Turtles All the Way Down by John Green
Among the Joyful by Erin Eastham
Erin Eastham’s recently released young adult novel, Among the Joyful, was a quick read. I was drawn into the narrative from the very first line and then stayed up way too late on a work night to get through the final line.
Alaire, the main character, is a young lady who lacks the angst normal to the formative teen years, mostly because she doesn’t know what it is. She lives in Golden State, where happiness (or at least the appearance of it) is of foremost importance. In this “idyllic” planned society, it is each person’s responsibility to never infringe on the happiness of others, which not only means avoiding harsh or argumentative comments/conversations, but also never going out without a smile, as one person’s lack of smile could impact and ruin the day of another. Yes, everyone smiles, all of the time. (As I read, I actually tried to smile for an extended period of time. It is no easy task when it isn’t based on an actual emotion. It doesn’t take long for cheek muscles to tire and lips to dry out. No fun when it isn’t for real.) As a member of the coveted Joyful Court at her high school, Alaire is a role model to the other students. Until, her world comes crashing down and she discovers empathy- that the world is not all smiles and Joyful Court meetings- there is sadness, heartbreak, disappointment and a whole range of emotions that she has never been allowed to experience.
There are many things to like about this novel, but probably my favorite is all of the references to other young adult books. I love that Alaire’s emotional awakening comes from within the pages of books. I always contend that reading fiction is a great way to walk a mile in someone else’s shoes and experience parts of the world that the reader has never encountered. It builds empathy and understanding. This is exactly where Alaire starts to fall apart- the empathy and understanding piece.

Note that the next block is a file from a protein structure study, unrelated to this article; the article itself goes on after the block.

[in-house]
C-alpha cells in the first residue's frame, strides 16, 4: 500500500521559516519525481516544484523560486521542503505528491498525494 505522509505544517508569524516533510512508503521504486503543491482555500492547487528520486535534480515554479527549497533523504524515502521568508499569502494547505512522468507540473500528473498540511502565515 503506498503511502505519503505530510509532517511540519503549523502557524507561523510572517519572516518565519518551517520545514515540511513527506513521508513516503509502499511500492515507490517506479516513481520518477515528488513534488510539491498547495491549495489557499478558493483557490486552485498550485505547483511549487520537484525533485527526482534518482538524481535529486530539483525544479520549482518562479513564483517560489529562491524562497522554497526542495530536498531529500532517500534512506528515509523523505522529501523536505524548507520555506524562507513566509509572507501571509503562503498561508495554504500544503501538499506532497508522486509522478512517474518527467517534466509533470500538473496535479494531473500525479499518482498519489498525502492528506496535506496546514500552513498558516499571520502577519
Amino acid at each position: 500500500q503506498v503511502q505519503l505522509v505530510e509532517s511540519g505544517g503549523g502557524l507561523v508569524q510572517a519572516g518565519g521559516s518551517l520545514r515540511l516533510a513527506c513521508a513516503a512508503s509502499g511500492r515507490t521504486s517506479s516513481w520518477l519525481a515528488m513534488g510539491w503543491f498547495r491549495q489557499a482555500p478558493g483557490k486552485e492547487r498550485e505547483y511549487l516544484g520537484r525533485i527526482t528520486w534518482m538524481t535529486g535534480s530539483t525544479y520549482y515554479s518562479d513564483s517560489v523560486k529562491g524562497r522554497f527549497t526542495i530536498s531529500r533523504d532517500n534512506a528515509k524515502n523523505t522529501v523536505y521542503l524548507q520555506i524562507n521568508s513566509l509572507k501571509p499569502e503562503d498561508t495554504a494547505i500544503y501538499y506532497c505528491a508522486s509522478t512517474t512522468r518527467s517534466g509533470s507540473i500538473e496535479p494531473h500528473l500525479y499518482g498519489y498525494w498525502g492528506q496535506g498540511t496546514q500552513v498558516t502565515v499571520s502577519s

Within the first few pages, I was thinking to myself how much this novel reminded me of Lois Lowry’s writing in The Giver, so I was thrilled when just a chapter or two later, Alaire stumbles upon this staple of young adult literature. It only gets better and she then comes across another classic, The Bridge to Terabithia and what is bound to be a new bedrock of the genre, The Fault in our Stars. And of course, the title of the novel, Among the Joyful, is a nod to Margaret Peterson-Haddix’s fantastic YA series, Among the Hidden. All of these references, both outright and subtle, made me love this book from the very beginning.
My only confusion comes with the ending. As I read the book, I liked that it was a single, stand-alone novel. So many YA books these days are written as a part of a series (which are supremely beneficial for reluctant readers), but I do enjoy a good novel that can tell its story in a single sitting. I was very onboard with that idea throughout the book, but then when I hit the end, I wondered if it was meant to be a set-up for a sequel. Without providing any spoilers, but in all honestly, I liked the rather abrupt ending, as it left the reader to imagine where the tale’s characters would end up, but I worry that instead there will be a “book 2” and I am not sure the material is there to stretch for another couple hundred pages. This isn’t a criticism of the book, as I have no knowledge of an impending sequel, but I would like to imagine Eastham is done and will write another engaging novel with a different set of characters, so I can spend another sleepless night following their tales.
There were a few random spelling/grammar errors in the book, but nothing that detracted from the story or meaning, and overall, I really did enjoy Erin Eastham’s Among the Joyful happily giving it the full score: